From Orlando, Florida, USA:
My 17-year-old daughter had glucose in her urine on a recent urinalysis after a suspected kidney stone. The pediatrician did a fingerstick and found a blood sugar of 279 mg/dl [15.5 mmol/L]. After a day of hydration, a second check was done and she was 130 mg/dl [7.3 mmol/L]. Her A1c was 6.1. Referral to a pediatric endocrinologist was made. Her next blood sugar was fasting and it was less than 100 mg/dl [5.6 mmol/L]. She started monitoring four times a day for two weeks with sugars between 66 mg/dl[3.7 mmol/L] and 198 mg/dl [11 mmol/L] (average was 106 mg/dl [5.9 mmol/L]). She has had absolutely no symptoms. Her antibody titers just came back high for GAD-65 (8.9) and anti-islet cells (1:32). We were told to monitor six more weeks, but the pediatric endocrinologist told us, "Don't worry about exercise or diet...just avoid candy and fruit juice...she's going to be Type 1--it's just a matter of time." I'm a physician (ophthalmologist) and I can't fathom telling a patient not to exercise or eat right, so we'll be seeking another pediatric endocrinologist. I'm doing a lot of research online into clinical trials...seeing anecdotal reports on reversing antibodies with high DHA, green tea, and vitamins and clinical trials with BCG vaccine injections and various monoclonal antibodies. Right now, I guess I would call my daughter pre-type 1. I will do ANYTHING to try and prevent her from becoming a full blown type 1. Any suggestions would be extremely appreciated. Have you seen any successes in reversing antibody titers?
Sorry to hear about this situation, but glad that your daughter is not physically ill or symptomatic. It depends a bit on the degree of positive titers, but with two titers positive, this does indeed sound like early autoimmune type 1 diabetes in the pre-clinical phase that accidentally showed up with mild but transient hyperglycemia. If you want a recommendation, I would suggest that you contact Dr. Desmond Schatz at the University of Florida in Gainesville since it is not so far away. He is an excellent clinician as well as researcher in this area. If you want to go to Miami, then Dr. Jay Skyler is also an excellent clinician at the University of Miami.
I also would agree that, in general, that the research has been promising and continuing but not yet at a clinically relevant phase. I would have advised not only good nutrition but optimizing exercise, reducing sugar/carbohydrate intake, checking other autoimmune status (i.e., celiac and thyroid antibodies) as well as baseline lipids and vitamin D levels. Cutting down on carbohydrates in foods would make this (presumably) damaged beta cell system have to work less and, theoretically, maybe prolong this "pre-diabetes" clinically. If there were significant low vitamin D levels, I would aggressively treat with sufficient vitamin D3 daily to boost the blood vitamin D levels into the 50 to 80 ng/ml range since there is also some evidence, although not conclusive, that this may be implicated in diabetes too.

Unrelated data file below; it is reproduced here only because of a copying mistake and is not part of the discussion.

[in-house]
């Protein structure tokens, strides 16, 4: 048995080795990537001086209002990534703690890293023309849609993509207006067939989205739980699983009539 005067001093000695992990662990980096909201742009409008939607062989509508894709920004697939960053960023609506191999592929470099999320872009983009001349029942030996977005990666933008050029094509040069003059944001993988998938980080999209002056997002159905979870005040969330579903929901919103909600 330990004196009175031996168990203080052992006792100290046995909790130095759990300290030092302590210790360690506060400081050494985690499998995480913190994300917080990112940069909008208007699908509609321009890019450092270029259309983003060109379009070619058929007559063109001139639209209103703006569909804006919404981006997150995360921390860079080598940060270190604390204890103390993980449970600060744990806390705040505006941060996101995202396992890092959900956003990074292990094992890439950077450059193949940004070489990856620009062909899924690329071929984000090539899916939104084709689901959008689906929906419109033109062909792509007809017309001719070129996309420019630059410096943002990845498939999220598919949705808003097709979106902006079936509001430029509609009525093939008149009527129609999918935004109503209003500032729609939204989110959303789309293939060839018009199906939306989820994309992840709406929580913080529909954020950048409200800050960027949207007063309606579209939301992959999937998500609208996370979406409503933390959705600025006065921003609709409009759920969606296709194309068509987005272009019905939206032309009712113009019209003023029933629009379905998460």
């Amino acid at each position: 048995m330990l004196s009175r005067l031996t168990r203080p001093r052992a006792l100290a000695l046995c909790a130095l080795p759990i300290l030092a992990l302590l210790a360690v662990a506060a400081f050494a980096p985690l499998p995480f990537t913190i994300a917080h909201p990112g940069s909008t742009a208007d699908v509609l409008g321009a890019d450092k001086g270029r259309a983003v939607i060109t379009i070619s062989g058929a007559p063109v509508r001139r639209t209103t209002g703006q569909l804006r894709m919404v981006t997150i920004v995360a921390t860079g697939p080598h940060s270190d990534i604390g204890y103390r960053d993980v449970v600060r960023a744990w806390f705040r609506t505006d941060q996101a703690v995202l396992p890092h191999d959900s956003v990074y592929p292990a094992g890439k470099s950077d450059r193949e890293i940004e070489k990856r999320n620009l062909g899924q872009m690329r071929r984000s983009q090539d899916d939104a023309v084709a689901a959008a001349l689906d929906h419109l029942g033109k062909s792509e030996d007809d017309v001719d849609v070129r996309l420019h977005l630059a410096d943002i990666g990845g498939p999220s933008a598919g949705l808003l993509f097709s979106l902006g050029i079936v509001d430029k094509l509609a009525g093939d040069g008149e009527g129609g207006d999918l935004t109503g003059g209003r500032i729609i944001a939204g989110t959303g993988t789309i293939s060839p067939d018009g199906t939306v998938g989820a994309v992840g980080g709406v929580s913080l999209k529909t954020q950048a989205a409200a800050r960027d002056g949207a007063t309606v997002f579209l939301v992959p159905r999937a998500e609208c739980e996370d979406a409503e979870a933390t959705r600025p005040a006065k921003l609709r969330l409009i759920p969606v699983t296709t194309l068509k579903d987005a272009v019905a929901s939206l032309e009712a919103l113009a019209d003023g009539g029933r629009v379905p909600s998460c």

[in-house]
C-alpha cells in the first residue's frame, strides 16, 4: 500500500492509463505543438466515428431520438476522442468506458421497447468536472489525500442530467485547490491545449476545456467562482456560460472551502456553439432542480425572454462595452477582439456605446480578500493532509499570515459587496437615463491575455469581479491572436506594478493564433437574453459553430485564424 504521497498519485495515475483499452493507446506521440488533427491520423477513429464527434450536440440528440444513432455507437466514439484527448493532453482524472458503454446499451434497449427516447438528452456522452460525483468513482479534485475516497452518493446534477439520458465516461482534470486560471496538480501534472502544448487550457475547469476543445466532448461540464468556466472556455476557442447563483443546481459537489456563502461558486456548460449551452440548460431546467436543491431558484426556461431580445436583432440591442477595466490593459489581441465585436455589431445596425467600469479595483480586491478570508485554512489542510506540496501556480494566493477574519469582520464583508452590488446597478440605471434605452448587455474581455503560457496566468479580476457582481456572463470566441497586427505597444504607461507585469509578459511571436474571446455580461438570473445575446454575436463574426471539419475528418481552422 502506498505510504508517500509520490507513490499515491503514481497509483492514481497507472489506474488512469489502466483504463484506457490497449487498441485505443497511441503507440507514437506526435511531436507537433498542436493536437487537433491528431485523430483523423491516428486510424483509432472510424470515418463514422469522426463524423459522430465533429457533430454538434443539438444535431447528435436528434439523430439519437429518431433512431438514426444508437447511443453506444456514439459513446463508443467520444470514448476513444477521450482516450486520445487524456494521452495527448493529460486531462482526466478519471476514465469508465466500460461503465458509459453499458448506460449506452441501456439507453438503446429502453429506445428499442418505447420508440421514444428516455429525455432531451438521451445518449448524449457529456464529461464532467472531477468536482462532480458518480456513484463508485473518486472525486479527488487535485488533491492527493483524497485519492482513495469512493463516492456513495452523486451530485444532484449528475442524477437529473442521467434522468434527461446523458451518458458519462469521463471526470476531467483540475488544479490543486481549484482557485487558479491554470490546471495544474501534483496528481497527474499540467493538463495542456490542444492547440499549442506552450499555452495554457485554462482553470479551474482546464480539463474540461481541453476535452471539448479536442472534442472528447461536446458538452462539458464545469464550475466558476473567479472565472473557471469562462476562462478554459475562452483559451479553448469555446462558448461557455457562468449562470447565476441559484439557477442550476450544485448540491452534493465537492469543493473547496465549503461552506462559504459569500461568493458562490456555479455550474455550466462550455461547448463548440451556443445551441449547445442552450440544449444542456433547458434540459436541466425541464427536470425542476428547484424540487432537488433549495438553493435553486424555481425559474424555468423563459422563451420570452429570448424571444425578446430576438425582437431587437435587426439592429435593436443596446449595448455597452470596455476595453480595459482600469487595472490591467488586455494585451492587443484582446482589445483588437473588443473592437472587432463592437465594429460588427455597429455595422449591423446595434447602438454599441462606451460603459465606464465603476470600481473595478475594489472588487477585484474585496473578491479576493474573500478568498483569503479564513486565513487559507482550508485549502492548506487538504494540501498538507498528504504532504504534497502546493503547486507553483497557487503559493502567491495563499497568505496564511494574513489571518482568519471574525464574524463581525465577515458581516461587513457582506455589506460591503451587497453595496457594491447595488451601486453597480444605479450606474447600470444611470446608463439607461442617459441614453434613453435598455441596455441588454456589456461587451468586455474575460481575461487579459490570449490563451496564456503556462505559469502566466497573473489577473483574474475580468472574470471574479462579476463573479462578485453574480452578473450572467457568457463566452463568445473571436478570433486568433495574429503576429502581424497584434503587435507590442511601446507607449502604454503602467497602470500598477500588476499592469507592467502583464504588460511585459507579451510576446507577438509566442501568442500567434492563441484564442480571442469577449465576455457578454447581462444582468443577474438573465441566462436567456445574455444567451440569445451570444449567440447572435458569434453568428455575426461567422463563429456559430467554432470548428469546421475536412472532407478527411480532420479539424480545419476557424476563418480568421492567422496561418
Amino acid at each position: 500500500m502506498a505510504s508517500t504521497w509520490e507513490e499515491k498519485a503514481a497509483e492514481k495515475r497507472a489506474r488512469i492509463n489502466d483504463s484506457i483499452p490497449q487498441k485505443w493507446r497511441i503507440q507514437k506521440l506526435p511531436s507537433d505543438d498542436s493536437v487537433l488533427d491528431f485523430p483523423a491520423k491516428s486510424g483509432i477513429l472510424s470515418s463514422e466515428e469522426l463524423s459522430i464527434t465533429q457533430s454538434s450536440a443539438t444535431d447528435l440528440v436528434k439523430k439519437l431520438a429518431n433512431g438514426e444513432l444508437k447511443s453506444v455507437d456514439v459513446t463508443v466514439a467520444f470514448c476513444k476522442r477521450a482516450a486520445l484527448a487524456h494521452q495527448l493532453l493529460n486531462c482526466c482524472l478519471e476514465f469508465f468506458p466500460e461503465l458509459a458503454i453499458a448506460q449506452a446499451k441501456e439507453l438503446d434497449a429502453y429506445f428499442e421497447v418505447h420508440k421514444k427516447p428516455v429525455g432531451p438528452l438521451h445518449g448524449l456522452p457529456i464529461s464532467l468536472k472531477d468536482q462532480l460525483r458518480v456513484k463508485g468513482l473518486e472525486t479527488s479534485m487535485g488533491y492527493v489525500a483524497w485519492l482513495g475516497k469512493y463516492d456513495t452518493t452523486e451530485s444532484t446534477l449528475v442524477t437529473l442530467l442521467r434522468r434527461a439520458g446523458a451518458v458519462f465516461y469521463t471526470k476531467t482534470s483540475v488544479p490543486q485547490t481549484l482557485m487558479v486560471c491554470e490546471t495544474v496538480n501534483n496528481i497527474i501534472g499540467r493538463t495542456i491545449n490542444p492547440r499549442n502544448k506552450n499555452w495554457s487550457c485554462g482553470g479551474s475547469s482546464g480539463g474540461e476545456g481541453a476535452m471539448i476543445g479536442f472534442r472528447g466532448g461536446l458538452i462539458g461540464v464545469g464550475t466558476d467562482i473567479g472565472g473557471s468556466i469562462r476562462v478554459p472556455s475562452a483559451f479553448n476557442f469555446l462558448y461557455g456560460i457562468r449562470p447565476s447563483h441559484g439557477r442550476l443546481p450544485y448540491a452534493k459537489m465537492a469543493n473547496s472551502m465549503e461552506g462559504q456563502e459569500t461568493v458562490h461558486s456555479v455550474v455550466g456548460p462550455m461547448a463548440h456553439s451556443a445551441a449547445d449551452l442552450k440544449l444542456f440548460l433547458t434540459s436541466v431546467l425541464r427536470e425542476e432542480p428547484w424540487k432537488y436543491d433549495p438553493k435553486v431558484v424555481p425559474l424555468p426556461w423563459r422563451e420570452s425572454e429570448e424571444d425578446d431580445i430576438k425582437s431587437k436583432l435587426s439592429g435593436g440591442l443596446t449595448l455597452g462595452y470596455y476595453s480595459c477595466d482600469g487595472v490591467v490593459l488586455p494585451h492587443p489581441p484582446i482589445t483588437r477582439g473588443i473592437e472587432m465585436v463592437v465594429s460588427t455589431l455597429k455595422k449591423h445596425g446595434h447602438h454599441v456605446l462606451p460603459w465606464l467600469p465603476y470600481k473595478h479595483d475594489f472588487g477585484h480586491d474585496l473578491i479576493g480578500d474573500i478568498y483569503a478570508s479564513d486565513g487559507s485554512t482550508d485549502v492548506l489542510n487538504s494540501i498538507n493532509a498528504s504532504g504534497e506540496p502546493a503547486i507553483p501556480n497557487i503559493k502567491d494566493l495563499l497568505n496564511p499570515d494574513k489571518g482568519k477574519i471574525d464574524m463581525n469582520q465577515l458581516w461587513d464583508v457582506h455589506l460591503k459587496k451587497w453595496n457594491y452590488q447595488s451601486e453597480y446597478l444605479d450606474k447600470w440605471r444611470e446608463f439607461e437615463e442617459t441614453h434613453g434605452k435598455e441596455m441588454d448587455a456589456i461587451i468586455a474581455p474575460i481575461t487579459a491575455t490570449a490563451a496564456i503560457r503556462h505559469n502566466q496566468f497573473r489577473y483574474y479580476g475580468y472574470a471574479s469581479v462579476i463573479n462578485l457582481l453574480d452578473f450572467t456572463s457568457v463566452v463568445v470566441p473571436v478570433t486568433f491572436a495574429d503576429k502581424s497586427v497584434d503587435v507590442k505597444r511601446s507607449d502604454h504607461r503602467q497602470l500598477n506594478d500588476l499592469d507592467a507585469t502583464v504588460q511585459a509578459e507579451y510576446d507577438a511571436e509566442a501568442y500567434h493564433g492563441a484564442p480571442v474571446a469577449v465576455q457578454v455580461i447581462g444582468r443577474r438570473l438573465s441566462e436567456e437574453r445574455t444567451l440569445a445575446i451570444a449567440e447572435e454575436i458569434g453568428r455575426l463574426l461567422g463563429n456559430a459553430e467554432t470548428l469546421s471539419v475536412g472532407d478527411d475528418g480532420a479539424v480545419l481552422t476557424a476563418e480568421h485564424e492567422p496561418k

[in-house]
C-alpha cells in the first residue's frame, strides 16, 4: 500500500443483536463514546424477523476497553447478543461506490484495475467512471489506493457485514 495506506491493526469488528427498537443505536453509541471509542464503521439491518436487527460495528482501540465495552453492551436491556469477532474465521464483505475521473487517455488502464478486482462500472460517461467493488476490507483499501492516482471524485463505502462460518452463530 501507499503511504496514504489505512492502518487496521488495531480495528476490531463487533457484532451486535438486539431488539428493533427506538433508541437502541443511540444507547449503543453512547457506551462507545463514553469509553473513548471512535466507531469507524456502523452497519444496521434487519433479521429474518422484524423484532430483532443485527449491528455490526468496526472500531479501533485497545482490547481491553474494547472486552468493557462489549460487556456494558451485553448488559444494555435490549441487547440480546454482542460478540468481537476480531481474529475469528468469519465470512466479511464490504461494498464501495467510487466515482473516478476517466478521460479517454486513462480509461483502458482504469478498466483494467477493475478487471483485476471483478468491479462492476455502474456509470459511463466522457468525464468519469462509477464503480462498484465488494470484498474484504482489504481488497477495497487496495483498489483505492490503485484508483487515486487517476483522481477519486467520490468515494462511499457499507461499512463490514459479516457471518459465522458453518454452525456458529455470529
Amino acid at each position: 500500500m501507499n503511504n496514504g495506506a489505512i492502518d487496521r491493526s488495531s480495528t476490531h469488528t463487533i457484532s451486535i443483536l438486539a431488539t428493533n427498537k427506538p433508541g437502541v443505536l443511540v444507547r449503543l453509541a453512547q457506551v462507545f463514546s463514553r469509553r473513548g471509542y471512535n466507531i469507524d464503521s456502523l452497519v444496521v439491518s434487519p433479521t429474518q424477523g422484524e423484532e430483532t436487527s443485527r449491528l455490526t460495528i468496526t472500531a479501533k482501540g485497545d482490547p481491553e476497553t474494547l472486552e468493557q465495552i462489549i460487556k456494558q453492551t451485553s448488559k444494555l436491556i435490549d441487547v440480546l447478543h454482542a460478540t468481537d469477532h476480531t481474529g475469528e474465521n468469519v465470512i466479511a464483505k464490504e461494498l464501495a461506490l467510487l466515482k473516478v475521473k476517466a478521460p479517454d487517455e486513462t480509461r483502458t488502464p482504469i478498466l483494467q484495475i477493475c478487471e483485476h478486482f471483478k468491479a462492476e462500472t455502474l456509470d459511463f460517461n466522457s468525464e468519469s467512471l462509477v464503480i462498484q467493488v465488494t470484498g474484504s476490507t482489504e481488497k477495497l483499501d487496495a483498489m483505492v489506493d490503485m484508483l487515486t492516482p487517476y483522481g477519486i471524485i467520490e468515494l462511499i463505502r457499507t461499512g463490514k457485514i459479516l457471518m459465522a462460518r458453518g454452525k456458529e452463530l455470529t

Most importantly, continue monitoring frequent blood glucose levels and periodically also the A1c levels so that DKA and any decompensation does not occur that moves from this asymptomatic phase to a symptomatic phase. That will at least have the important benefit of keeping her out of the hospital and being able to do outpatient ambulatory management if and when the blood sugars rise and the insulin decreases, allow insulin to be started early and also help save the damaged beta cells from further demise. Almost all of our own patients get diagnosed in these early phases and we have generally done outpatient teaching and training quite easily to accomplish such goals. Aggressive early insulin use with a multidose regimen and tight target levels allows this to happen coupled with strong education and psychosocial support but based on the knowledge about blood glucose levels frequently checked.
The two best teaching manuals are Type 1 Diabetes in Children, Adolescents and Adults by Ragnar Hanas, MD, and Understanding Diabetes, 13th Edition by H. Peter Chase, MD, and David M. Maahs, MD, PhD that you can find on the web or special-order from a local bookstore.
Best of luck to you, your daughter and your family with this difficult situation.
Please contact the people who run TrialNet to see if there are any clinical trials for which your daughter is eligible.BH]
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